There was a protest on Monday in Benin, the Edo State capital, over the ownership of the looted artefacts belonging to the ancient city by some European countries.
The protest happened despite the decision of the Federal Government to temporarily keep the artefacts upon their return from Europe.
The government’s position followed the face-off between Governor Godwin Obaseki and the Benin monarch, Oba Ewuare II.
The protesters, who carried placards bearing various inscriptions, were members of Igun Bronze Casters Guild and descendants of Igun community in Edo State.
They marched round Benin, visited the palace of the monarch and the state secretariat of the Nigeria Union of Journalists (NUJ) in the Government Reservation Area (GRA) of the ancient city, where they addressed reporters.
The protesters condemned the claim by members of Europe and America-based Igun-Igbesanmwan-Owina Descendants Cultural Movement, who earlier said they were part-owners of the looted artifacts and that they should be part of the negotiations for their return.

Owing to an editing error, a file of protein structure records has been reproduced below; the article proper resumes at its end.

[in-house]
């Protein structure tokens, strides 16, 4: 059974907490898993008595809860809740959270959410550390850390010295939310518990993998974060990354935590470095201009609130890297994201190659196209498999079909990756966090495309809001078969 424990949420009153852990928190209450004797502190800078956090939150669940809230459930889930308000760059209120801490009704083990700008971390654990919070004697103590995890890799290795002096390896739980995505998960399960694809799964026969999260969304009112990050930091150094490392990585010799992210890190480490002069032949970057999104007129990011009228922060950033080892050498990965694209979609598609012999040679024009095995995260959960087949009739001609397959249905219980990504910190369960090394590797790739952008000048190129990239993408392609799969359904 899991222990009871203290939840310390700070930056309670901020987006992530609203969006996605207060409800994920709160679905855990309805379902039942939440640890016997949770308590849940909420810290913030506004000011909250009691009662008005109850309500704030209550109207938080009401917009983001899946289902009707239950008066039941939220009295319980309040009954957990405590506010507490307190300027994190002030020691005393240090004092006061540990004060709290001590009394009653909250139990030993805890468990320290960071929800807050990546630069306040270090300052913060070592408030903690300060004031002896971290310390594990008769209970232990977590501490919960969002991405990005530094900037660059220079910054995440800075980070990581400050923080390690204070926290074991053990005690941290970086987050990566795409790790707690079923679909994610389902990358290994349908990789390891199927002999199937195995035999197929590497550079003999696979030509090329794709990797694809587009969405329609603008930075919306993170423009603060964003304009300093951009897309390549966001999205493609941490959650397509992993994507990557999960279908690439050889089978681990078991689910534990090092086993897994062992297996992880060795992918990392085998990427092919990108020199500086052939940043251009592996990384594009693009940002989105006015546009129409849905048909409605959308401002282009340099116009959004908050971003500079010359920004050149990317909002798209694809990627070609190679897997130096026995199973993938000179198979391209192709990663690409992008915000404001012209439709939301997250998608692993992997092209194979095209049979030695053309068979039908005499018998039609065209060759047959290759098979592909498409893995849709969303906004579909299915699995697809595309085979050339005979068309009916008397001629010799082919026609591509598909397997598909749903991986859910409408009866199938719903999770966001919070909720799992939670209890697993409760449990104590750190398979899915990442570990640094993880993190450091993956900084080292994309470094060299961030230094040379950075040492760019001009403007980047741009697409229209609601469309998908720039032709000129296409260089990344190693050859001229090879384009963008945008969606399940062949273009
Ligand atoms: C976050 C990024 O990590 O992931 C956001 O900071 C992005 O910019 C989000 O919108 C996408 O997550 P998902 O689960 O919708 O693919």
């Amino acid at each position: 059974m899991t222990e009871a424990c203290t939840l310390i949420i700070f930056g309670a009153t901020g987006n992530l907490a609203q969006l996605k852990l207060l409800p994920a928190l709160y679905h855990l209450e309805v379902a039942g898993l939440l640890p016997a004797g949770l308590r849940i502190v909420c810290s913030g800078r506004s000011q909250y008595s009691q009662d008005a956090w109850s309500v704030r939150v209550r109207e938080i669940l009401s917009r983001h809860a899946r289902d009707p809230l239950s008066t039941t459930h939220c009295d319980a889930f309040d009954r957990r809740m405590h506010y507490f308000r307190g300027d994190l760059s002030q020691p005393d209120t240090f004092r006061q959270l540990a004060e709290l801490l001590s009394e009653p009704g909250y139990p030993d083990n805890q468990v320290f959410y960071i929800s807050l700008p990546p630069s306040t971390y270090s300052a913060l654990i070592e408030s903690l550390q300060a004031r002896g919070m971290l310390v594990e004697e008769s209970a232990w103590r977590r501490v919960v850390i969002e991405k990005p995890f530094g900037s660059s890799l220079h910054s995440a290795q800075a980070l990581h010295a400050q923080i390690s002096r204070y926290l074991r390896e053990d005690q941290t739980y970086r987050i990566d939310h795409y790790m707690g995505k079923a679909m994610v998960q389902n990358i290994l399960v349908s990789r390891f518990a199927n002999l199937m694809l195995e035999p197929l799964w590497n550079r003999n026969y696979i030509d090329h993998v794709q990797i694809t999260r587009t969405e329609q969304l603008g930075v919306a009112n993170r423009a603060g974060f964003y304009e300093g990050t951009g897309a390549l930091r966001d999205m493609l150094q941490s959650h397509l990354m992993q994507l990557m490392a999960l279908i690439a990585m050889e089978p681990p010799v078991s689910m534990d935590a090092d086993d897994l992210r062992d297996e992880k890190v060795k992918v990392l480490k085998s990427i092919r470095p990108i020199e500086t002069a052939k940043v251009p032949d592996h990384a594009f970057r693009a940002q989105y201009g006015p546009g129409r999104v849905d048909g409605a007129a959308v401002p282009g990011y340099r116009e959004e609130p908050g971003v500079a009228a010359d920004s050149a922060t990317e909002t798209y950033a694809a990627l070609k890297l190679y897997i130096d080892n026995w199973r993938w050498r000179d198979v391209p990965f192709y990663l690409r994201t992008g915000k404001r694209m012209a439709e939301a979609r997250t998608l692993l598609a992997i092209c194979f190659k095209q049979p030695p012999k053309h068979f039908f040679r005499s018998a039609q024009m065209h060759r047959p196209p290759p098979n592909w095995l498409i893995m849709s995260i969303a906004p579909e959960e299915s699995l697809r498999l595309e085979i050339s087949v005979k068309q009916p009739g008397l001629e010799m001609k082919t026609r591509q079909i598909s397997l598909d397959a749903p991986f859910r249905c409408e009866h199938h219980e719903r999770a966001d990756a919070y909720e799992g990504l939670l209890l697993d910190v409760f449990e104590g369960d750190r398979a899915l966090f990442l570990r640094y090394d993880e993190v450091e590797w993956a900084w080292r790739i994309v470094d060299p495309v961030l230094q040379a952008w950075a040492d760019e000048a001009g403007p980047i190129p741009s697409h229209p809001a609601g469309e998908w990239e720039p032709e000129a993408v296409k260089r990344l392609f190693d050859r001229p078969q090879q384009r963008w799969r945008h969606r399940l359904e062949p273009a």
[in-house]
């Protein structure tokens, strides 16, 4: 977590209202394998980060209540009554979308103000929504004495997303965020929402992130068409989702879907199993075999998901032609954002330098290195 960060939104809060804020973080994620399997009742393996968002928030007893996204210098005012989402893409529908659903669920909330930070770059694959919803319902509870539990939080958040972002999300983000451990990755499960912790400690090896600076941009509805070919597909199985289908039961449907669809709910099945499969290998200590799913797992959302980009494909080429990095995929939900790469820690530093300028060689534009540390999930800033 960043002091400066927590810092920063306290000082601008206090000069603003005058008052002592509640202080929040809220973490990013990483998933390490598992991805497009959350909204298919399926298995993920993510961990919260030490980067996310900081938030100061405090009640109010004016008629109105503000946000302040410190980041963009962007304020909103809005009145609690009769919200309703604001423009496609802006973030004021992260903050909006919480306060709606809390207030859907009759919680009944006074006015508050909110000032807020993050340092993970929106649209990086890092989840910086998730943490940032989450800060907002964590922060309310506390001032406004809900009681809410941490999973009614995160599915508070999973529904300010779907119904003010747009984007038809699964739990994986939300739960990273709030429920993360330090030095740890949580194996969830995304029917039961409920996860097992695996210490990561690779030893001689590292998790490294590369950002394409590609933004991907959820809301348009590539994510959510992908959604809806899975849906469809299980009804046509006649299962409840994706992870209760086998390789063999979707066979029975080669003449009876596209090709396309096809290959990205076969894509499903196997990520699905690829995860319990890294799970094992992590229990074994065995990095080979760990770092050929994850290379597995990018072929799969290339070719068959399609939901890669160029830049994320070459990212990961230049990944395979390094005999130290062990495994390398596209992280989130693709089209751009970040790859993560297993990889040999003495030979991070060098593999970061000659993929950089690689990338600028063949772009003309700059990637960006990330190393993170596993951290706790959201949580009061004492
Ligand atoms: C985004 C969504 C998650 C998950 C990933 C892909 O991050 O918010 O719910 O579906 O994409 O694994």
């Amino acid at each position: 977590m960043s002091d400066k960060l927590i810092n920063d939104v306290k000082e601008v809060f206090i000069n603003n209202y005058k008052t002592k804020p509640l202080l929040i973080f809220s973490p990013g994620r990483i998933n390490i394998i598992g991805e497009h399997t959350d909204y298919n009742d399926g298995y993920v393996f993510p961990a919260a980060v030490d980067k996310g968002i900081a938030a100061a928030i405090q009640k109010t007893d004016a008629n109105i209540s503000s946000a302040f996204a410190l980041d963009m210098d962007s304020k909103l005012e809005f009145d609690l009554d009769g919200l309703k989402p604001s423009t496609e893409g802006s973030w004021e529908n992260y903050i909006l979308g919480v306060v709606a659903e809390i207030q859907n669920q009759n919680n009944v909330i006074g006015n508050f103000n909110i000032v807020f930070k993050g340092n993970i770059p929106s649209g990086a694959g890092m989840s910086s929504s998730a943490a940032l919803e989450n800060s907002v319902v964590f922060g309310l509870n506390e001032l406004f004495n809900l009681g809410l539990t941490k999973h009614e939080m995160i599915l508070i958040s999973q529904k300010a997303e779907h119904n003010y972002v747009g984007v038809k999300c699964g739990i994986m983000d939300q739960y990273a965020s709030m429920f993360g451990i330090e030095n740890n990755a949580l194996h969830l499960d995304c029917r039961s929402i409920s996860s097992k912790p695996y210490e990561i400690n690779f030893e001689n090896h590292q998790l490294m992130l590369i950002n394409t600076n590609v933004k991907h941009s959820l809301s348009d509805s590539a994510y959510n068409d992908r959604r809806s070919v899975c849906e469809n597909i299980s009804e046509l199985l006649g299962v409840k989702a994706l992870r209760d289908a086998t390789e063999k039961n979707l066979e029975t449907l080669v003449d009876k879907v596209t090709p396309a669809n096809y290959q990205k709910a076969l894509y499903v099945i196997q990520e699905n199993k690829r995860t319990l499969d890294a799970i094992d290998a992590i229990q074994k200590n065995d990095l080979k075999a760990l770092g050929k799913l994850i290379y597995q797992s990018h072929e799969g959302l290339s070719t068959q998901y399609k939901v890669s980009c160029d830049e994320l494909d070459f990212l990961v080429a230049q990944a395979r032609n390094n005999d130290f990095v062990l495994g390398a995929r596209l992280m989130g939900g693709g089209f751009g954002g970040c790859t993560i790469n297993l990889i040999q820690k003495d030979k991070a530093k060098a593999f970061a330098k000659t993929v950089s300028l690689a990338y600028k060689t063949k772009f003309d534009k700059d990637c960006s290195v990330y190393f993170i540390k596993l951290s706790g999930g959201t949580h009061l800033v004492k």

The protesters, led by the Ine of Igun, Chief Osarenren Inneh, were accompanied by some chiefs.
They urged security agencies, including the INTERPOL, to fish out those they said stayed overseas while fanning the embers of disunity.
The protesters said from time immemorial, they had been casting the bronze artworks for the Benin palace, making the object the property of the palace.
Inneh said: “We have never, in any way, been the owners of the artefacts that we were ordered to do by the palace. There is no member of this Igun that will say that as at 3,000 years ago, they could buy a kilo of manila. So, all the works that were done were inside the palace and were done for the monarch.
“We do works for the beautification of the palace. We do works to keep the history of Benin Kingdom in forms of plaques and art forms. So, we duplicate the history of the kingdom.
“We have never, in any way, been privileged to do these works for ourselves until we were given our royal charter in 1280 AD by Oba Oguola. They gave us that charter for commercial purpose and the artefacts were long in existence, even before the royal charter.